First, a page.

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When you are ready to retire, make sure you are really ready.

There is rarely any upside to an employee to give an employer more than a few weeks notice of their retirement or resignation Things change and you could change your mind when it is too late.

Margaret worked for an insurance company for 9 years when it was announced that the entire computer system was going to be transitioned to a new system.  Retraining was involved and Margaret wasn’t interested in going through the hassle.  She was in her sixties when the announcement was made and typed a polite letter giving the employer 3 months’ notice of her resignation. There was nothing equivocal about it. It did not say that the retirement was dependent on the conversion going ahead and in fact did not even mention that issue.

The boss liked Margaret and told her that she could rescind or reconsider her resignation. He did not put a timeline on it.  At some point in the next few weeks he told human resources about the retirement and management started making plans as to what they would do with Margaret’s caseload when she left.  A couple of weeks later it was announced that the computer conversion was on hold indefinitely.  Margaret met with the boss and told him she was rescinding her retirement. He acknowledged her communication but made no comment. Eventually the employer told her they were not allowing her to withdraw her retirement. On the day that she had chosen her employment ended and she sued for wrongful dismissal.

She was claiming that by not allowing her to rescind her retirement notice as promised the employer had effectively terminated her and owed her pay in lieu of notice. Margaret was not successful.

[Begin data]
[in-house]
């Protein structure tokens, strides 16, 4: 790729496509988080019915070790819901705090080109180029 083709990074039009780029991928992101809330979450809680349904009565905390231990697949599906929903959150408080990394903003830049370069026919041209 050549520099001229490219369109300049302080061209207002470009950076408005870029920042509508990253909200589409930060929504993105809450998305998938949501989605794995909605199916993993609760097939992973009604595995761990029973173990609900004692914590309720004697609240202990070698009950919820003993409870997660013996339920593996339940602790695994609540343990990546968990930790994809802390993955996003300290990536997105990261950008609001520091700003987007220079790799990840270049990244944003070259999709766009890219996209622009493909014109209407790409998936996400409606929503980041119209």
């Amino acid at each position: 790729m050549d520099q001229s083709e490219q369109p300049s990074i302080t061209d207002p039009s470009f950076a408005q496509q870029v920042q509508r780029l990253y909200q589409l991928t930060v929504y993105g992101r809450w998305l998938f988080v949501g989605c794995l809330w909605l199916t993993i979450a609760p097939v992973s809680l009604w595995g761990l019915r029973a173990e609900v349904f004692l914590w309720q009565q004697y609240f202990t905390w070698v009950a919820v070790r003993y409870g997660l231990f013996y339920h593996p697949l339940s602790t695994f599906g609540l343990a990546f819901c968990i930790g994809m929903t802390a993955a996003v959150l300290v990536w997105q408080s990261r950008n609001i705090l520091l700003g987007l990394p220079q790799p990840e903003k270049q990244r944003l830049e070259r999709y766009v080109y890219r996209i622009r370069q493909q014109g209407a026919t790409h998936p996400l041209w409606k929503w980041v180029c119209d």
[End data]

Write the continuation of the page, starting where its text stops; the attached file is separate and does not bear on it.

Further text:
The judge decided that Margaret’s retirement letter was clear and unequivocal and freely given. Nobody talked her into it or pressured her to leave. When she submitted it, she had no idea that her boss would say she could rescind it for over a month. Although her boss did not put a time limit on his offer to allow her to reverse course, it would appear that the judge thought a month was too long.

Margaret’s journey does not change longstanding case law which says that a resignation coerced by the employer or provoked by maltreatment in the workplace can be considered a termination. Even when the employer is not at fault, a resignation uttered in the heat of the moment and rescinded quickly thereafter will usually not be binding on the employee.

But there is still an important lesson in Margaret’s case. Over the last 26 years of practicing law I have been contacted on several occasions by employees of both our local large steel manufacturers with the same scenario.  After 30 years or more service they retired and within a month or 2 voluntary severance packages were offered to people in their age group with their seniority and they missed out.  They are sure that the HR person or manager they dealt with was aware these voluntary severance packages were on their way but told them nothing. It must certainly feel unfair and callous.  It is not, however, illegal. They were out of luck.

My father only left Bell Canada after 37 years of service as a linesman when the third voluntary severance package for older workers in 3 years came out and it was finally rich enough to convince him to call it a day. 
Of course many employees cannot possibly guess that a voluntary severance arrangement  is on it's way or that another one is coming. It is always a risk one takes when one submits that letter. But putting off your retirement hoping somebody will fire you or offer you some sort of a package can be a fool’s game.

My father-in-law started at E.D. Smith when he was 20 and retired at the age of 62 when he wanted to. Tragically he got all of 10 months of retirement before he passed. Finally, I am not trying to discourage people who have had a long and rewarding career and want to give their valued employer lots of notice of their retirement. They want to go out with the grace and professionalism that they feel they have been treated with by their employer. Just be aware that if things change, you can’t go back.
 
Ed Canning
Ed Canning
P: 905.572.5809
ecanning@rossmcbride.com